‘Farmers must adjust to price volatility’
Worries in regard to price volatility have subsided to some extent, but food prices are still high in an historic context. This is an important element in the understanding of agriculture, according to Tassos Haniotis, a Director at DG Agriculture speaking to the Oireachtas Joint Committee on Agriculture, Food and the Marine via a live tele-conference today.
He said it reflects both opportunities for agriculture products in export markets, but also challenges in terms of supply of these products with respect to productivity and sustainable use of natural resources.
“Greening which is a mandatory requirement of famers is central to this approach,” Haniotis said. “But this is not only limited to the proposal that all farmers respect the three mandatory measures. It is also accompanied by a series of other measures that aim at making green much more linked to the specific challenges facing European agriculture”
Haniotis commented that price volatility is a reality to which farmers will have to adjust. “By retaining a basic layer of support which mitigates the effects of volatility. But shifts the targets of what they have away from references of past production, to references reflecting future production. Thus it was linked to land and its use.”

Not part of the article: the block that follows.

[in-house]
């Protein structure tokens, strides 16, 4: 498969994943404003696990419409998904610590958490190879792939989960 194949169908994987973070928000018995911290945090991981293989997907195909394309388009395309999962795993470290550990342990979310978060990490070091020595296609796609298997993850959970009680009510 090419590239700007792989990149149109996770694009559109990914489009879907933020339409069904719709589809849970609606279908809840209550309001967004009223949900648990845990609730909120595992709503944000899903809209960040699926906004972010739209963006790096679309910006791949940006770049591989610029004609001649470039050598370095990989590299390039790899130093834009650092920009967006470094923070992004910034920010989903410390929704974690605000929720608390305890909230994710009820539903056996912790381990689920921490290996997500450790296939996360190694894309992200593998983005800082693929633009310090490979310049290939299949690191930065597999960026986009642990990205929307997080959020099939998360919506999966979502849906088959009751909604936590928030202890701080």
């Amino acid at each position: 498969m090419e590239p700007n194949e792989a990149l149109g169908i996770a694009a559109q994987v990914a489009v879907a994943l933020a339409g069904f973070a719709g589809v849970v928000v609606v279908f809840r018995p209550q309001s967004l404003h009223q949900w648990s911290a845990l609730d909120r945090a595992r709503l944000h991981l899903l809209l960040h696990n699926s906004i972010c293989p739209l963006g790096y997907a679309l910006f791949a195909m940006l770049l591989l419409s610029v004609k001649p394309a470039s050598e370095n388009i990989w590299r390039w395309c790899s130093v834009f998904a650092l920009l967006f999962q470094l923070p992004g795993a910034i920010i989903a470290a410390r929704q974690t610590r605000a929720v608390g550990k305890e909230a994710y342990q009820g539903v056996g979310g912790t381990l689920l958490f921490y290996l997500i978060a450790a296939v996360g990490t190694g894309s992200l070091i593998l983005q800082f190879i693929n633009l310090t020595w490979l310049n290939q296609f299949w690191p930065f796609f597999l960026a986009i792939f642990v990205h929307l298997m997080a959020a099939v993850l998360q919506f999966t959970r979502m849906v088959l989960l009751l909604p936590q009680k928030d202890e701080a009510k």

Haniotis was keen to stress that the new measures are not single isolated measures but a set of coherent measures which reflect the specificity of different regions to maximise policy efficiencies. As a result member states are left with a wide array of flexibilities in terms of how to implement decisions in respect to the reforms direct payments.”
He also said that the dilemma faced by all farmers is how to utilise natural resources. “High production costs linked to energy lead producers to the short term temptation of ignoring environmental concerns. From a long-term perspective this would be detrimental to the long term potential of land to support production sustainably.” Today’s hearings are in relation to maximising the potential of land across Ireland.